Tellingly, when the case went before the Supreme Court, the United States abandoned her reasoning. Justice Stevens then rode to the rescue by upholding the deregulatory shift of the Reagan administration under his deference principle. Nonetheless, the correct way to get the right result was to actually examine the key statutory regime that applied to “new or modified major sources” and reach the conclusion that it makes no sense to confine the statutory definition of a “source” to a single smokestack when the broader plant-wide definition—think major stationary source—is perfectly consistent with the language, structure, and purpose of the Act, as Section 706(a) of the APA requires. To limit the permit exception to a single smokestack guts a sensible program.

In Chevron, getting the right result in the particular case before the Court was far less important, as Professor Thomas Merrill of Columbia Law School has demonstrated, than adopting the highly deferential approach that allows but does not compel the broader reading of the statutory term “source”. In a rearguard defense of the Chevron regime, Professor Cass Sunstein of Harvard Law School has argued that the standard tools of statutory construction, which rely on a combination of text, structure and purpose, come up empty in Chevron. But it is clearly unwise to take the relativist view that statutory language in many cases is so porous that it is not possible to decide disputed questions as a matter of law unless there is complete confidence in the outcome.

To see why, note that matters of statutory construction arise in all sorts of cases in which no administrative agency plays any role. In those cases, a court has to rely on the usual mix of interpretive devices to reach the best conclusion it can. Deference invites intellectual laziness, allowing courts to find that a statutory term contains some ambiguity and then leave the entire matter in the lap of an agency. In Chevron itself that approach means that any future administration could adopt the artificially narrow interpretation of the CAA that equates a smokestack with a source—a big deal.

In this way, Chevron introduces two major inefficiencies into the system: First, the risk that an agency will, given the high level of judicial deference, flip from one interpretation of key terms necessarily increases systematic uncertainty. Thus under current versions of Chevron an agency need offer no explanation for making a seismic shift, including those which involve rejecting a judicial interpretation of the disputed term that has gone in the opposite direction. Second, the institutional stability that comes from binding judicial statutory interpretations is lost when that task is handed to politically motivated administrators in such hot button areas as environmental, health, labor, and securities law.

In one sense, this critique looks to be viewpoint-neutral, but there is a gathering recognition that broad administrative discretion tends to favor administrators that take an expansive view of their mandate. Thus today, Democrats are more sympathetic to Chevron than Republicans. A key example involves the Clean Water Act (CWA). The term “navigable waters,” or “the waters of the United States, including the territorial seas” was construed broadly by one District Court, with the blessing of the government, so as to cover “federal jurisdiction over the nation's waters to the maximum extent permissible under the Commerce Clause of the Constitution.” Accordingly, as used in the CWA, the term is not limited to the traditional tests of navigability. Chevron deference then led the Court in United States v. Riverside Bayview to interpret “navigable waters” to include “lands” as well as “waters,” including wetlands adjacent to navigable waters. Hence by regulation the Army Corps decreed that these navigable waters include all wetlands, the “use, degradation or destruction of which could affect interstate or foreign commerce.” The resulting excesses are apparent.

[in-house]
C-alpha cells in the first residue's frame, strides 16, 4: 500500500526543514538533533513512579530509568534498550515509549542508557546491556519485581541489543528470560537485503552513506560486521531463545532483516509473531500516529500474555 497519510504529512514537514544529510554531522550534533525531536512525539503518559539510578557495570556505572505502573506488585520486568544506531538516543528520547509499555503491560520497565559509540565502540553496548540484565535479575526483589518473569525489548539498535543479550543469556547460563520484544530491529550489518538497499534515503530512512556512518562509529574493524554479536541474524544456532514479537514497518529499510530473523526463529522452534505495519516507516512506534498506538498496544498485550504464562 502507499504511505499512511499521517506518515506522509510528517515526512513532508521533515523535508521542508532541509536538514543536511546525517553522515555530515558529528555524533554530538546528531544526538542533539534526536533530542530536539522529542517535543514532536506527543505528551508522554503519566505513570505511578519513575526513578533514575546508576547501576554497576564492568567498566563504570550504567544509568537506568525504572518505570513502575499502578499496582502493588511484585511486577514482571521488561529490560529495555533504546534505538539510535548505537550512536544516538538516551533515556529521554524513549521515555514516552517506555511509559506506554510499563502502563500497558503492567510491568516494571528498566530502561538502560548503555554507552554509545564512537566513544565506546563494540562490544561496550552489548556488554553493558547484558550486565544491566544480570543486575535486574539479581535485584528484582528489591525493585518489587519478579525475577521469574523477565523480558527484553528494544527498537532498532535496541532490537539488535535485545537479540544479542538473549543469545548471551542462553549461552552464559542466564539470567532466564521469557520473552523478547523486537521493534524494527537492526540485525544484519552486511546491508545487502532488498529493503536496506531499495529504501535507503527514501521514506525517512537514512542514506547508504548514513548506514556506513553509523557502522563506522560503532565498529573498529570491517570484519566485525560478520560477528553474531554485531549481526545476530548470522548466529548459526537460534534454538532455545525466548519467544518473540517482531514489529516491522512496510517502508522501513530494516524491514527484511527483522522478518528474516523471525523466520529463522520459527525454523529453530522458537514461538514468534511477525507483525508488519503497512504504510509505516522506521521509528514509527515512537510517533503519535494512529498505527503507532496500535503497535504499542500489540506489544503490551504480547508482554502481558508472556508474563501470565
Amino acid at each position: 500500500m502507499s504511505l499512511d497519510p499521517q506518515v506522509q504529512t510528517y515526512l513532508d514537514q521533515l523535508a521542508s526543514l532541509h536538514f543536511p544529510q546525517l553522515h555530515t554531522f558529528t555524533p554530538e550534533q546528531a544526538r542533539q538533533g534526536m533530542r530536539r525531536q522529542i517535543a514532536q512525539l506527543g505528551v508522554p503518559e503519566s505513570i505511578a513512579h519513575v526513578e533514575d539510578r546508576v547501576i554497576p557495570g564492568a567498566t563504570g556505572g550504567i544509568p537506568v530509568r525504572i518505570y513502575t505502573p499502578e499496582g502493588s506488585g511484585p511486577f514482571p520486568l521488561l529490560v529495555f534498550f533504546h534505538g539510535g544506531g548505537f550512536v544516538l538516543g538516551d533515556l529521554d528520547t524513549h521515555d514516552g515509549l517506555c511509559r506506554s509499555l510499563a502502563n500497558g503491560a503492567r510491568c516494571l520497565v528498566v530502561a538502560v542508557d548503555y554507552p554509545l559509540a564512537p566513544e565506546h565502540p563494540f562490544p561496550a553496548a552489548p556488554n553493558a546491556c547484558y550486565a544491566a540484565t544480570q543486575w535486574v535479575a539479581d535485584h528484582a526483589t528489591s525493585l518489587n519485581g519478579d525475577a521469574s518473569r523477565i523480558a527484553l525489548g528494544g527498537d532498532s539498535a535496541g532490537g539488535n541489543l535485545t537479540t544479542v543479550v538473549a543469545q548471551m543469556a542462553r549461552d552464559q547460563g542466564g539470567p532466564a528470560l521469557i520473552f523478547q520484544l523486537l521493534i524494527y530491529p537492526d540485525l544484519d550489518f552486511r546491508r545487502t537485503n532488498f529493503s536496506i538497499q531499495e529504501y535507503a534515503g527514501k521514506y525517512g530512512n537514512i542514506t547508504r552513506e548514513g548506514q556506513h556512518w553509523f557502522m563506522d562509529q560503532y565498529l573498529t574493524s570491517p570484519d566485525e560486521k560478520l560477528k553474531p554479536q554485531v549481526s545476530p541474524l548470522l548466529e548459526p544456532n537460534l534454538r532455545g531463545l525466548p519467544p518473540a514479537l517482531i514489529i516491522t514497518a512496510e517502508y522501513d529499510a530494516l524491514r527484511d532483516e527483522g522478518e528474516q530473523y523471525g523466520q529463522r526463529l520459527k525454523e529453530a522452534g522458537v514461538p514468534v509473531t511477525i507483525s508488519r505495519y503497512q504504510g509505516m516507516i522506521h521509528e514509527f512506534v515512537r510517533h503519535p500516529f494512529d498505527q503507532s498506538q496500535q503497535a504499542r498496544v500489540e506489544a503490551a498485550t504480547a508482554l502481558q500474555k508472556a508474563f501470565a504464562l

In Sackett v. EPA (2012), the Supreme Court forbade the EPA from threatening the owner of a modest building lot with fines of $37,500 per day, unless it obtained the needed permit, even though it was separated from a navigable lake by several lots on which permanent structures had already been erected. Subsequently, in Hawkes v. US Army Corps (2016), the Army Corps insisted that a permit to remove peat from a wetland was needed because those wetlands had “a significant nexus” to the Red River of the North, located some 120 miles away. The Supreme Court held that the Army Corps’ determination was reviewable under the APA.

These two hard-won landowner’s victories on narrow grounds did nothing to undo the underlying regulations, even if they tamped down, at enormous expense, some of the worse excesses of the administrative state. Without deference, the basic regulation fails abjectly and the traditional definition of navigable waters again prevails. The door to massive environmental overreach is slammed shut. The traditional common law rules rightly used injunctions to stop actual or imminent harm, but only in the highly remote likelihood of some future damage, because actual damages were available for the occasional harm that slipped through the net. Adopt that traditional common-law approach administratively and it will stop anti-developmental administrative overkill by preventing the Army Corps from massively and improperly expanding its jurisdiction. Chevron deference undermines the rule of law and invites massive administrative overreach. Gorsuch and Kavanaugh are right to call for its removal.